1. I think this challenge has been addressed with Bluetooth 5’s Adaptive Frequency Hopping. Also, with WIDI’s Smart Connectivity Algorithms, the best frequency is negotiated for the given range and associated performance (jitter/latency). This frequency can be switched automatically.

      1. Hopping have the same problem, still share or using the same “lines or channels” to use. Personally i dont like the use of Bluetooth. its full overcrowded band/channels

        1. I see you are a different person. Of course, some people will always dislike Bluetooth. That will never change. It is, for me, quite similar to the MP3/WAV discussion we all had a decade ago. Nobody likes Spotify still, but still half of the world listens to it daily 😉

        1. hi Thomas, I wasn’t responding to you, I was responding to the guy that thinks he has a question

          you should try talking to your bathroom mirror instead, that will solve all your problems

  3. Latency and signal reliability are why the manufacturers haven’t implemented this stuff with gusto (bandwidth has been pretty much addressed). Perhaps this solution will address those issues, but perhaps it will not be good enough.
    Wireless connections (such as BLE) are a good solution when wireless operation is an overriding concern, but so many potential shortcomings simply evaporate when wired connections are implemented.
    Believe it or not, this still relatively niche market is not likely to be among the first to adopt and implement this sort of technology when the existing tech works so well for most buyers.

    1. It is the same old story of the chicken or the egg. Time will tell. I do not think latency and reliability are the real issue. That was the issue maybe back in 2014. From my perspective, it is not cables or wireless. It can be hybrid for sure. Cables have advantages, just like wireless has advantages.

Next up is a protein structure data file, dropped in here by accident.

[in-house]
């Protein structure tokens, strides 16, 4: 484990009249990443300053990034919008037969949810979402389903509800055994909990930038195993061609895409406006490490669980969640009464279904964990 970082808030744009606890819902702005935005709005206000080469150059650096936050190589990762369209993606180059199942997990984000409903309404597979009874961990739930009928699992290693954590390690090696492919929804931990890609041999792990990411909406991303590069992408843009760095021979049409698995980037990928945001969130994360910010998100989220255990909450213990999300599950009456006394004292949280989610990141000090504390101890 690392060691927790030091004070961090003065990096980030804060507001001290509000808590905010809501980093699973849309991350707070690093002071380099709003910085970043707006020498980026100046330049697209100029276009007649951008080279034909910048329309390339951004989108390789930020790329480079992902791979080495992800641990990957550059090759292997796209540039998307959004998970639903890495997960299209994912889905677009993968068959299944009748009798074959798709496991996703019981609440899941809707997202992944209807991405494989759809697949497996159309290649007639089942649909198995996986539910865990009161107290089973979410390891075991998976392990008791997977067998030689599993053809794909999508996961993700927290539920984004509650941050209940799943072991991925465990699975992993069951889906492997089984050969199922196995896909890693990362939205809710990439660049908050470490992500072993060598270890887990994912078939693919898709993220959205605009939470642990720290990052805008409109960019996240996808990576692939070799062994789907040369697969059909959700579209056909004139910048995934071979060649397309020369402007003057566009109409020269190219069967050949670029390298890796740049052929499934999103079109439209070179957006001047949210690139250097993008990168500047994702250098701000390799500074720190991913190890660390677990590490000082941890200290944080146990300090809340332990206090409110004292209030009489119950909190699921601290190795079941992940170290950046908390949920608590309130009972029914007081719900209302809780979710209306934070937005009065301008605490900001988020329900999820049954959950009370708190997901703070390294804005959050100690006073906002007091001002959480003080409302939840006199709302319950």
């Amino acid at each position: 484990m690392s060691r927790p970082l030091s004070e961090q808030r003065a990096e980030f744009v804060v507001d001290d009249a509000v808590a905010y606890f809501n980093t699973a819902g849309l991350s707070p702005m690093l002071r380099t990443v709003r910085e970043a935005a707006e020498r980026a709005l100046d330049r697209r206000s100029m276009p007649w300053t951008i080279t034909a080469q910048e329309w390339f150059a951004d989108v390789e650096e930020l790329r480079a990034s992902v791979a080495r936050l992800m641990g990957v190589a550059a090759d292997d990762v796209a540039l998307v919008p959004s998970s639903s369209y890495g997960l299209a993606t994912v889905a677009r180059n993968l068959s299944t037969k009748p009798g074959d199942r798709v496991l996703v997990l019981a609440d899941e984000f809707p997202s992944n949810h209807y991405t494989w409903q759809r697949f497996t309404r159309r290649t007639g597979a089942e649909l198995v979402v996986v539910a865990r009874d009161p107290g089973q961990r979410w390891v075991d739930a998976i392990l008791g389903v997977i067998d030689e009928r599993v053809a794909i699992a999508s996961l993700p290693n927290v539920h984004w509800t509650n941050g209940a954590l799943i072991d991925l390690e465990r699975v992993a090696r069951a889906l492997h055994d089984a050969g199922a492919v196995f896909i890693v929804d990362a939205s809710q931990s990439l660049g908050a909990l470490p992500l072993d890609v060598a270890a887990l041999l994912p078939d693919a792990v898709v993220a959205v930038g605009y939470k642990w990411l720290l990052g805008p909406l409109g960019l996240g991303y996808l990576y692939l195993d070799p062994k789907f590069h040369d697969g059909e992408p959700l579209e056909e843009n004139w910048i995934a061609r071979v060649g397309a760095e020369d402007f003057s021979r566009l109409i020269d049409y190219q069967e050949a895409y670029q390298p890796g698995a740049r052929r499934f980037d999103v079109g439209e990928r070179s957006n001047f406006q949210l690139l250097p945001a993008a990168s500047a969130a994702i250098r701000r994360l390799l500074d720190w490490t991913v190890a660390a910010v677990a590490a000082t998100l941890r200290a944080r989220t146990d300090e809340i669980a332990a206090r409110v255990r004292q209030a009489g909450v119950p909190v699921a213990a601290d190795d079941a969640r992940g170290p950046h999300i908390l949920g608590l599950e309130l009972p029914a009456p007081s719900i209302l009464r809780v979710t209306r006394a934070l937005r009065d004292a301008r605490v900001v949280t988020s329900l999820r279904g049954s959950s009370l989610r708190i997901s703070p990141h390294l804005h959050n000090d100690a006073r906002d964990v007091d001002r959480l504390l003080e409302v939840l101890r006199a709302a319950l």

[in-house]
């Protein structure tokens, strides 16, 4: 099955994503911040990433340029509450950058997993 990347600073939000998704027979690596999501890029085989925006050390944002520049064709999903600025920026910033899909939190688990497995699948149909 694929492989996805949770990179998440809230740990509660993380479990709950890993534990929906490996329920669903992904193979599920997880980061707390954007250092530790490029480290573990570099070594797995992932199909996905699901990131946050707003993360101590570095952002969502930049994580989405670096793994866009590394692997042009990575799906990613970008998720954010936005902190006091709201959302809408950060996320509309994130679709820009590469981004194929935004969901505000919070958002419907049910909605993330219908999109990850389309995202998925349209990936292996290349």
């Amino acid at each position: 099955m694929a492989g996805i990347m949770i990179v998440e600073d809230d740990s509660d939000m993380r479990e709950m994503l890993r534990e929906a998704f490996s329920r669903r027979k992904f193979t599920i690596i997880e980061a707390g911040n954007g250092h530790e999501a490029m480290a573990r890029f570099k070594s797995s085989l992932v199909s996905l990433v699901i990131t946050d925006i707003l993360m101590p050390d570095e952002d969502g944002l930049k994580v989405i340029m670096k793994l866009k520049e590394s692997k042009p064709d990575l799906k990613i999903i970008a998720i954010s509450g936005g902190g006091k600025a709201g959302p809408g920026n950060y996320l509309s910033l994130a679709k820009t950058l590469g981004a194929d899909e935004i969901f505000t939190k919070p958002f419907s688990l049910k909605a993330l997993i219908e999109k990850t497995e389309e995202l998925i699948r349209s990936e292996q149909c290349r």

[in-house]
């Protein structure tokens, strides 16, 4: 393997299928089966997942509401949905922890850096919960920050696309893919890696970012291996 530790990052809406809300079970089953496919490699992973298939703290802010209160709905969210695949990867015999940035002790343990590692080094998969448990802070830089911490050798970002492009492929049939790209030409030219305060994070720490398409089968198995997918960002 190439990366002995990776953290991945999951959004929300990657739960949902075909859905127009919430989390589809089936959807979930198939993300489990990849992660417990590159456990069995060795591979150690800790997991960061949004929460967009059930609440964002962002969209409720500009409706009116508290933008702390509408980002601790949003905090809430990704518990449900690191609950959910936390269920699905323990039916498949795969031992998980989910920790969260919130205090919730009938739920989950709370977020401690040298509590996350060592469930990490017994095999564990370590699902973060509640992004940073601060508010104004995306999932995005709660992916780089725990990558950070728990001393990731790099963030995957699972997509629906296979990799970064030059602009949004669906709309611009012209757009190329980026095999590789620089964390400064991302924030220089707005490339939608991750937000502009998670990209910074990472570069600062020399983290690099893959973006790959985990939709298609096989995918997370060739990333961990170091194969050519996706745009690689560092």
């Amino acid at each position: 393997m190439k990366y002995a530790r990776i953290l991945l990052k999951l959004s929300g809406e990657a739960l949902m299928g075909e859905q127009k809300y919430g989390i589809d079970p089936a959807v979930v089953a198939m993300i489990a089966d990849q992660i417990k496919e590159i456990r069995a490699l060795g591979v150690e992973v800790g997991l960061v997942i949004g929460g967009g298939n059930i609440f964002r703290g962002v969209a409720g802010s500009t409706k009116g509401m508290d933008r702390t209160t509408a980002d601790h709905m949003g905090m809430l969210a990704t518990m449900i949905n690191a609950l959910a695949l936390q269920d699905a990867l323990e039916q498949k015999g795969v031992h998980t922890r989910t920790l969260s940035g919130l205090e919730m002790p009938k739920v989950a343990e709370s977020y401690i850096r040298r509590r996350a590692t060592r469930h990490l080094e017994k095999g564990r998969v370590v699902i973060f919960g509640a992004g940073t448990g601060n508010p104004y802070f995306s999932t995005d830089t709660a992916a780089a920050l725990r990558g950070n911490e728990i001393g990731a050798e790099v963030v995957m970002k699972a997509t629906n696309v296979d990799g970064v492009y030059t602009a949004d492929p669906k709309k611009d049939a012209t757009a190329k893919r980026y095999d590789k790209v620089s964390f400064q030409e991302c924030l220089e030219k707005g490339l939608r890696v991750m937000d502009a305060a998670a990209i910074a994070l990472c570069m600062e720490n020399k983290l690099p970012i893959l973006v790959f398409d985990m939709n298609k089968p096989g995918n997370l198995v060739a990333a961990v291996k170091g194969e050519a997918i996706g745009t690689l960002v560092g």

Taking the best of both worlds opens up new creative opportunities. Of course, there will be people that stick with what they know. That is perfectly fine. As said, there is no one-stop solution.

      The wireless connectivity solves many challenges all those different MIDI terminals have.

      It is for me really weird that traditional DIN MIDI and common USB MIDI already have some difficulties to be compatible with each other. It totally passes the initial idea of having a uniform protocol for communication.

      Not to even to talk about the missed opportunities with today’s smart devices, touch screens and more specifically mobile devices.

      From my humble perspective wireless makes it much easier for cross-platform MIDI communication…

  4. If I had a need for wireless function, I’d be all over this because its CME. I have 3 XKeys and one has developed smudges on the left-hand buttons from 3 years of use. It still performs as well as it did on day one. Testify.

    1. It is a product specifically designed for people who are able to build MIDI devices. No matter the size of the project. It can be DIY to mass production.

      Basically, WIDI Core is breakout board that allows you to implement premium WIDI firmware into any MIDI device. So, it is not an adapter. It is not an interface. It is a DIY breakout board.

      With it, developers of any size can expand their MIDI inventions with advanced wireless MIDI.

    1. The range metric describes the minimum range of 20 meters measured without obstacles. As with these kind of metrics you cannot measure all environments all over the world. It is impossible. That is why you go for a plain sight solution as is common with wireless.

      If you are only interested in wireless to go through walls you have to keep in mind that different materials have different effects on wireless signals.

      Of course, in the world of MIDI applications, there a zillion other use cases 😉